New York State is asking the public to complete surveys under a statewide effort to examine segregated living patterns and housing disparities, Gov. Andrew M. Cuomo’s office announced Monday.
The move comes after President Donald Trump tweeted last month that he is considering further scaling back the mandates of an Obama-era program requiring similar data collection nationwide.
Under Cuomo’s “Fair Housing Matters NY” program, the state is conducting such surveys every three to five years, similar to what was required under the Obama-era housing rule.
Advocates say such regulation is necessary to pressure localities to end residential discrimination and segregation, pursuant to the 1968 Fair Housing Act. The Trump administration has said the regulation is “overly burdensome to both” the federal government and localities and “ineffective in helping” compliance.
A 2019 investigation by Newsday found evidence of widespread separate and unequal treatment of minority prospective homebuyers on Long Island.
“Investigations like Newsday’s Long Island Divided series shows that there’s still barriers to fair housing,” said Cuomo spokesman Jack Sterne. “New Yorkers know that data drives results, and that’s why the governor directed HCR (the Division of Housing and Community Renewal)... to undertake this assessment regardless of any relaxed federal requirements.”
Sterne said the surveys are voluntary.
At issue is a 2015 regulation called the Affirmatively Furthering Fair Housing, which was promulgated under the Obama presidency, requiring localities that receive federal housing funding to do an extensive “assessment” of impediments to fair housing and detail how to overcome those impediments.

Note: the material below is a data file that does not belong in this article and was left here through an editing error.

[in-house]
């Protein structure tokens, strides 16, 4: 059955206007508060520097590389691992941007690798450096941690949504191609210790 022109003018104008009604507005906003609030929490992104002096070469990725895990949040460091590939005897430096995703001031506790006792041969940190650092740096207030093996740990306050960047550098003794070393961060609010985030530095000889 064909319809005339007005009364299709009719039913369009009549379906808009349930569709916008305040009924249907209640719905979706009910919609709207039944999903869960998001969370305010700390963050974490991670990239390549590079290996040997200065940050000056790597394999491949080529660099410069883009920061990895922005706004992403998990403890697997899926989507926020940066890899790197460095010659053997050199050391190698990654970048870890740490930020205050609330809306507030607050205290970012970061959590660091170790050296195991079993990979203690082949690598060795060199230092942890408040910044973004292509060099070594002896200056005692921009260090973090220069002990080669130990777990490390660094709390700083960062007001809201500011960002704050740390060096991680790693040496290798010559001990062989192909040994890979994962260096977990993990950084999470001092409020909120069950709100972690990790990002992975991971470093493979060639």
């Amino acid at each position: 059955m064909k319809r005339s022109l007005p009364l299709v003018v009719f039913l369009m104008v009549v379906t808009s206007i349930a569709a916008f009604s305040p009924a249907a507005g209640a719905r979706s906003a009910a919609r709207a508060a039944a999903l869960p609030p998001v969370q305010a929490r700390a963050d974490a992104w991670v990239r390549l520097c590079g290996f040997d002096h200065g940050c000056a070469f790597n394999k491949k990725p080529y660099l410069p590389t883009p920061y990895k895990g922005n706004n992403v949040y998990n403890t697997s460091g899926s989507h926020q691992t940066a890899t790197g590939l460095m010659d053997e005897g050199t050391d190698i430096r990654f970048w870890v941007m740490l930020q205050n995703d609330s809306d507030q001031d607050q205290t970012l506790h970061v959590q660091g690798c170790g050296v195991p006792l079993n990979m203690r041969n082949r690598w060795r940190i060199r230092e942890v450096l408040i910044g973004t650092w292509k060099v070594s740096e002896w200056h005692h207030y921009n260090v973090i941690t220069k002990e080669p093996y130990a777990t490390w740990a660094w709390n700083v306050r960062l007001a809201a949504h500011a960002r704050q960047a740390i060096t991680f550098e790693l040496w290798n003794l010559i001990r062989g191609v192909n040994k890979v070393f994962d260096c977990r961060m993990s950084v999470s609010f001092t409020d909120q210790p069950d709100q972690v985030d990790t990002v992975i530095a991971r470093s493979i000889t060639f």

On June 30, Trump tweeted: “At the request of many great Americans who live in the Suburbs, and others, I am studying the AFFH housing regulation that is having a devastating impact on these once thriving suburban areas. Corrupt Joe Biden wants to make them MUCH WORSE. Not fair to homeowners, I may END!”
Trump’s tweet, suggesting that Obama-era policy could be scrapped entirely, would be a departure from even a draft regulation, announced in January by Trump’s housing secretary, Ben Carson, that fair-housing advocates had criticized as insufficient. The draft proposed narrowing the paperwork required under AFFH but nevertheless retained its goals in principle.
“HUD recognizes that its program participants have a duty to affirmatively further fair housing,” the proposed rule said.